Issue 81 - November 2018
Risk Solutions-Code Enforcement Officer Safety: A Paramount Concern
By Melaina Francis, Risk Manager When considering agency exposures those of code enforcement officers should not be overlooked. Threats, attacks, and even deaths have occurred while code enforcement officers were performing their duties. California JPIA members providing code enforcement services have reported occupational injuries impacting employees in the form of assaults. Over the last ten
By Melaina Francis, Risk Manager
When considering agency exposures those of code enforcement officers should not be overlooked. Threats, attacks, and even deaths have occurred while code enforcement officers were performing their duties. California JPIA members providing code enforcement services have reported occupational injuries impacting employees in the form of assaults. Over the last ten years, these injuries ranged from physical attacks by transients to being threatened with a knife by a resident.
According to the California Association of Code Enforcement Officers (CACEO) threats and assaults on code enforcement personnel is on the rise. “When citizens act aggressively toward a code enforcement officer, words alone may not offer any protection. Sometimes either retreating or using personal protective equipment is required to prevent injury from the attack. There may not be an option to retreat, which has been clearly documented by the battering and murders committed against code enforcement officers and other government regulators over the past 15 plus years.” The graph below is a representation of the types of incidents that have occurred in California.
Data sourced from California Association of Code Enforcement Officers – Officer Safety Committee 2016 Incident Report
A recent tragedy involved a code enforcement officer shooting: Code enforcement officer Jill Robinson, 52, was shot and killed Thursday, Aug. 9, 2018. A 65-year-old man was taken into custody as a suspect.
“Attacks on code enforcement officers have included the use of firearms, explosives, all manners of bludgeons, knives, motor vehicles, beatings and even human bites on the officer’s person. A 2001 CACEO survey of association members reported that over 63% of those who responded to the survey had been assaulted or threatened.”
With that said, there is action public agencies can take to protect their employees working in the field that encounter hostile, aggressive, unstable individuals that may try to do them harm.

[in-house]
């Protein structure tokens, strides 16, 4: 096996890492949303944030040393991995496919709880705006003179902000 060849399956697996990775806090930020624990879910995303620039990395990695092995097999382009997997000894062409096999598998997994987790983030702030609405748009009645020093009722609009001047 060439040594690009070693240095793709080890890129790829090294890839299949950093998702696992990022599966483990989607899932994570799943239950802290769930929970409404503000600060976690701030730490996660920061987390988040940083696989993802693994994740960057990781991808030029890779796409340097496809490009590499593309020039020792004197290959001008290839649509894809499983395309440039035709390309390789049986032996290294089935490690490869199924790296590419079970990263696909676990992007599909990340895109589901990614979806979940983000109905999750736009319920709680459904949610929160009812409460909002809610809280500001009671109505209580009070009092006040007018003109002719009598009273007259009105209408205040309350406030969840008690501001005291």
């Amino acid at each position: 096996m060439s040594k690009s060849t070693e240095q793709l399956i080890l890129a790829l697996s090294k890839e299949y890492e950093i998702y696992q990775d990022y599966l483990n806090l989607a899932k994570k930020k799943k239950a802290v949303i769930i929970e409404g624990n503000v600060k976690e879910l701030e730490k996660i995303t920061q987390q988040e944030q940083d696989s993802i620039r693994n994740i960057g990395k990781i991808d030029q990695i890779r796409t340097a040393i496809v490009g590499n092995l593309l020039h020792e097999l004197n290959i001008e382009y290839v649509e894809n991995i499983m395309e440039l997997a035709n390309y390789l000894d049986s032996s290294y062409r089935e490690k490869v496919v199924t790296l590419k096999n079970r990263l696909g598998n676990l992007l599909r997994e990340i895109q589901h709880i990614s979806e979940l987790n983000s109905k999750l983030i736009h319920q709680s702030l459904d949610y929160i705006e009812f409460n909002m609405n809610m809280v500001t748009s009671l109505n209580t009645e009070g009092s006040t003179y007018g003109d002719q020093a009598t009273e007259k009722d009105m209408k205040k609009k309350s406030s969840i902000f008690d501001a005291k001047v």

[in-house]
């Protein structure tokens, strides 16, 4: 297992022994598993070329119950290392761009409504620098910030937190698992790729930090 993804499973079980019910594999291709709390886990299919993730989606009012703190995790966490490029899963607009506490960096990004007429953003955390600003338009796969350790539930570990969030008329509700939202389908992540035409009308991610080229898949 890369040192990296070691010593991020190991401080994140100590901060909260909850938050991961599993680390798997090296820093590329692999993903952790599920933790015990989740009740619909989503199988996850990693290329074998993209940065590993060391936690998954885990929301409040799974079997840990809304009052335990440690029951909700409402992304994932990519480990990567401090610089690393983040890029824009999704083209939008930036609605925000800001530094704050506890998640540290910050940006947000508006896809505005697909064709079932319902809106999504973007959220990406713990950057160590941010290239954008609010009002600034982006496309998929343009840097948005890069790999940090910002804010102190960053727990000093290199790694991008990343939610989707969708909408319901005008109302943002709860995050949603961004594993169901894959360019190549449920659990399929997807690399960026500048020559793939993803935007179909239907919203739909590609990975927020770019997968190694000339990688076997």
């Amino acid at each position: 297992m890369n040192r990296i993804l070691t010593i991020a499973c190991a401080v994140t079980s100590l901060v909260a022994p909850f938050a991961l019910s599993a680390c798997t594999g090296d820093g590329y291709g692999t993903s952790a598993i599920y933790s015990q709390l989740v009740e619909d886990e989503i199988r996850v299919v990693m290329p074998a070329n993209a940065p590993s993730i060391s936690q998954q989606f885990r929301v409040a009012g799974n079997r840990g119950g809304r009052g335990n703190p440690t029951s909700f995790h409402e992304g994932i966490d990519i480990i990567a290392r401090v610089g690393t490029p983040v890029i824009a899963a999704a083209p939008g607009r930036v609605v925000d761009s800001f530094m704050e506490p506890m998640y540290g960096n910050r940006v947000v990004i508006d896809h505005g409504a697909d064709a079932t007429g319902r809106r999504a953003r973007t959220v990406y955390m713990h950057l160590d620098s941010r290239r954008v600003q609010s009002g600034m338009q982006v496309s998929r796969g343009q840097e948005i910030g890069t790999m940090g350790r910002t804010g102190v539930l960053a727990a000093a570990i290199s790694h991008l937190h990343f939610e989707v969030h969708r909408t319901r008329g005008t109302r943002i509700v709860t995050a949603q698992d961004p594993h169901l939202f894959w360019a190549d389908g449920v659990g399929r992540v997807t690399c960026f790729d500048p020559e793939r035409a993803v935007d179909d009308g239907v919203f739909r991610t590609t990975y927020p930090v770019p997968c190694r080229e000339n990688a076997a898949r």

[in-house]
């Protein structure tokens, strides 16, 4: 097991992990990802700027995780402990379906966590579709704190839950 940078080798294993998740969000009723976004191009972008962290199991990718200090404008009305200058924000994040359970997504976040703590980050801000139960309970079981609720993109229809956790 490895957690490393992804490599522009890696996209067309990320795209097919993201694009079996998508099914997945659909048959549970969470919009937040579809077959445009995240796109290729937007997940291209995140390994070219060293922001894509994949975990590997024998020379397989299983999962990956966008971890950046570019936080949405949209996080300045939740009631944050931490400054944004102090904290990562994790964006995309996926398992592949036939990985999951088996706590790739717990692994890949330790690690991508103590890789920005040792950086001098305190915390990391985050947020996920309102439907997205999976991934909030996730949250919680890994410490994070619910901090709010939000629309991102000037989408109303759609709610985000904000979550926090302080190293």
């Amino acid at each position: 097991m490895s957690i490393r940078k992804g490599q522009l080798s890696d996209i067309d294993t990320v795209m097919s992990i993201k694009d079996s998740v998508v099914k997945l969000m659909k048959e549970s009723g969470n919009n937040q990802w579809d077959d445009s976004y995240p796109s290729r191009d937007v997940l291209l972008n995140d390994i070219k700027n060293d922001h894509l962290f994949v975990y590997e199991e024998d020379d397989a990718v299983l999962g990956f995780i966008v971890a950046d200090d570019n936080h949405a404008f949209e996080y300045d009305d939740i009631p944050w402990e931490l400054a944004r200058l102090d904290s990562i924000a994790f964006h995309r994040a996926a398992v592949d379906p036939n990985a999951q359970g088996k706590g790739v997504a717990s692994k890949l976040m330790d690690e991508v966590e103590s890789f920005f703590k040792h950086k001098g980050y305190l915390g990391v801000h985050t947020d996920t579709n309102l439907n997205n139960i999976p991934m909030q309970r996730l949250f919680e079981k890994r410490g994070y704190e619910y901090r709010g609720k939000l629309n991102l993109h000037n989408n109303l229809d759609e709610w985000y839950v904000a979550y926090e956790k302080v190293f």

According to the California Occupational Safety and Health Act of 1973, every employer has a legal obligation to provide and maintain a safe and healthful workplace for employees. As of 1991, a written, effective Injury and Illness Prevention Program is required and should include the evaluation and prevention of workplace violence. The Department of Industrial Relations developed an Injury and Illness Prevention model program for workplace security.
Agencies should conduct and document a job hazard analysis that includes a hazard assessment for personnel protective equipment to determine what types of equipment to issue employees such as emergency radios, protective ballistic vests, pepper-spray, tasers, and expandable batons. All of which may be necessary protective equipment that requires specialized training, written policies and procedures, and reporting and documentation when incidents arise. The Colorado Association of CACEO has developed Safety Standards and Guidelines, which is an excellent tool to assist members with conducting a job hazard analysis. Obtaining and evaluating crime statistics and gang activity data in the member’s jurisdiction is recommended as part of the job hazard assessment.
As discussed earlier, if de-escalation tactics should fail, and an aggressor turns violent and the officer cannot flee, he or she has the right to defend themselves. How will they do this successfully to minimize injuries to themselves and others? Besides verbal de-escalation techniques, employees should have an agency issued radio or phone and know the established protocol to call for assistance when there is an indication that the situation is escalating. Agencies should consider providing their community service officer/code enforcement officers self-defense training and other training tools.
CACEO is the only State recognized authority under Assembly Bill 2228 to provide training for code enforcement officers to obtain the designation of Certified Code Enforcement Officer (CCEO). CACEO has developed an officer survival guide consisting of best practices that can be downloaded from their website. https://www.caceo.us/page/OfficerSafety
The KIT Group/BC Krav Maga is the only organization sanctioned by CACEO that has developed a self-defense training program specifically for code enforcement officers. BC Krav Maga has provided self-defense training to over five-hundred Certified Code Enforcement Officers in Southern California. It has been reported that some officers attend self-defense training at their own expense, which should not occur as this is the responsibility of their employer. Ensuring that employees receive proper training and the essential equipment to work safely is of utmost importance.
A possible safety vest resource for members is available through the DOJ Bureau of Justice Assistance that offers a bulletproof vest partnership that include code enforcement officers on the list of job categories eligible for the reimbursement program.
The California JPIA offers a Pepper Spray policy template to assist members. The policy template is available in the “Policy Templates” section of the Authority’s Resources and Documents library on cjpia.org. Additionally, OC Pepper Spray Training: A Useful Tool for Field /Enforcement Personnel is available for California JPIA members. If you have any questions, please contact your < Back to Full Issue Print Article